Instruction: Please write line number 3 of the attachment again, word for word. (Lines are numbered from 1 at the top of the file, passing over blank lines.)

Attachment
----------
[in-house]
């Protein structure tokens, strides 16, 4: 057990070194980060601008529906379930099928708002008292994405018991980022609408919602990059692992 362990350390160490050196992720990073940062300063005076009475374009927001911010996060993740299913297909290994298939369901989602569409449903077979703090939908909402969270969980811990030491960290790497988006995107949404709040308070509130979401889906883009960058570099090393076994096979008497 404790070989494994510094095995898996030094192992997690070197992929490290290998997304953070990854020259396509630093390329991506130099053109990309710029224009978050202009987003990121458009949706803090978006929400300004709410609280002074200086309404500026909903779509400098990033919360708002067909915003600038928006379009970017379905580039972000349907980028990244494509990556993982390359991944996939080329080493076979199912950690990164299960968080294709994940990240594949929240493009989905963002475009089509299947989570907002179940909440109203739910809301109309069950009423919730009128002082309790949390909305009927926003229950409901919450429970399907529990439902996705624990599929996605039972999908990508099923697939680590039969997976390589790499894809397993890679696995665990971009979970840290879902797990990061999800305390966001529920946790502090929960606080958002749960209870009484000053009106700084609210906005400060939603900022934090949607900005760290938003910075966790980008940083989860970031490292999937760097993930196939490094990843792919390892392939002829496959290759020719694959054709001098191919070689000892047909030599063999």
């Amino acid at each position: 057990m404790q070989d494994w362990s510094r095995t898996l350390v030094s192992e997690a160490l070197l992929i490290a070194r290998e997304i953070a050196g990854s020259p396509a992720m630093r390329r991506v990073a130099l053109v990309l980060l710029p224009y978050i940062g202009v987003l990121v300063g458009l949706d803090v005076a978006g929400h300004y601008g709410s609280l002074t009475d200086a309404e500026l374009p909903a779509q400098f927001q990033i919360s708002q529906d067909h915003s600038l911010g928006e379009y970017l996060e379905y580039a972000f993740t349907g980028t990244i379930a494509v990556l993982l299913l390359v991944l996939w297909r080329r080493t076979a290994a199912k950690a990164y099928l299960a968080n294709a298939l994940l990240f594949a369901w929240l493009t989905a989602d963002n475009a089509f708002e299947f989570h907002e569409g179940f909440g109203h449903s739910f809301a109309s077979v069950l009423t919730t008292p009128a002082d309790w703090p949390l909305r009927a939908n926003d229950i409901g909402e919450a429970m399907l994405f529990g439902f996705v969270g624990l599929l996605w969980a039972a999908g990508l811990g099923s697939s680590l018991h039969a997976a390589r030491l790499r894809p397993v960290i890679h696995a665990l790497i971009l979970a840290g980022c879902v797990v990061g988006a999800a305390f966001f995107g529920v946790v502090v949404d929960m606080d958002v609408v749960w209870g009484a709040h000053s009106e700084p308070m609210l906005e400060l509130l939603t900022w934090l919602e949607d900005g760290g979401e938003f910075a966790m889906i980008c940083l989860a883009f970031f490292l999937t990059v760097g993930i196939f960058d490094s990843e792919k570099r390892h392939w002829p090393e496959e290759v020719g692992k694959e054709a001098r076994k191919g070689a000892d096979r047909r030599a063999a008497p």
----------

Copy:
């Amino acid at each position: 057990m404790q070989d494994w362990s510094r095995t898996l350390v030094s192992e997690a160490l070197l992929i490290a070194r290998e997304i953070a050196g990854s020259p396509a992720m630093r390329r991506v990073a130099l053109v990309l980060l710029p224009y978050i940062g202009v987003l990121v300063g458009l949706d803090v005076a978006g929400h300004y601008g709410s609280l002074t009475d200086a309404e500026l374009p909903a779509q400098f927001q990033i919360s708002q529906d067909h915003s600038l911010g928006e379009y970017l996060e379905y580039a972000f993740t349907g980028t990244i379930a494509v990556l993982l299913l390359v991944l996939w297909r080329r080493t076979a290994a199912k950690a990164y099928l299960a968080n294709a298939l994940l990240f594949a369901w929240l493009t989905a989602d963002n475009a089509f708002e299947f989570h907002e569409g179940f909440g109203h449903s739910f809301a109309s077979v069950l009423t919730t008292p009128a002082d309790w703090p949390l909305r009927a939908n926003d229950i409901g909402e919450a429970m399907l994405f529990g439902f996705v969270g624990l599929l996605w969980a039972a999908g990508l811990g099923s697939s680590l018991h039969a997976a390589r030491l790499r894809p397993v960290i890679h696995a665990l790497i971009l979970a840290g980022c879902v797990v990061g988006a999800a305390f966001f995107g529920v946790v502090v949404d929960m606080d958002v609408v749960w209870g009484a709040h000053s009106e700084p308070m609210l906005e400060l509130l939603t900022w934090l919602e949607d900005g760290g979401e938003f910075a966790m889906i980008c940083l989860a883009f970031f490292l999937t990059v760097g993930i196939f960058d490094s990843e792919k570099r390892h392939w002829p090393e496959e290759v020719g692992k694959e054709a001098r076994k191919g070689a000892d096979r047909r030599a063999a008497p």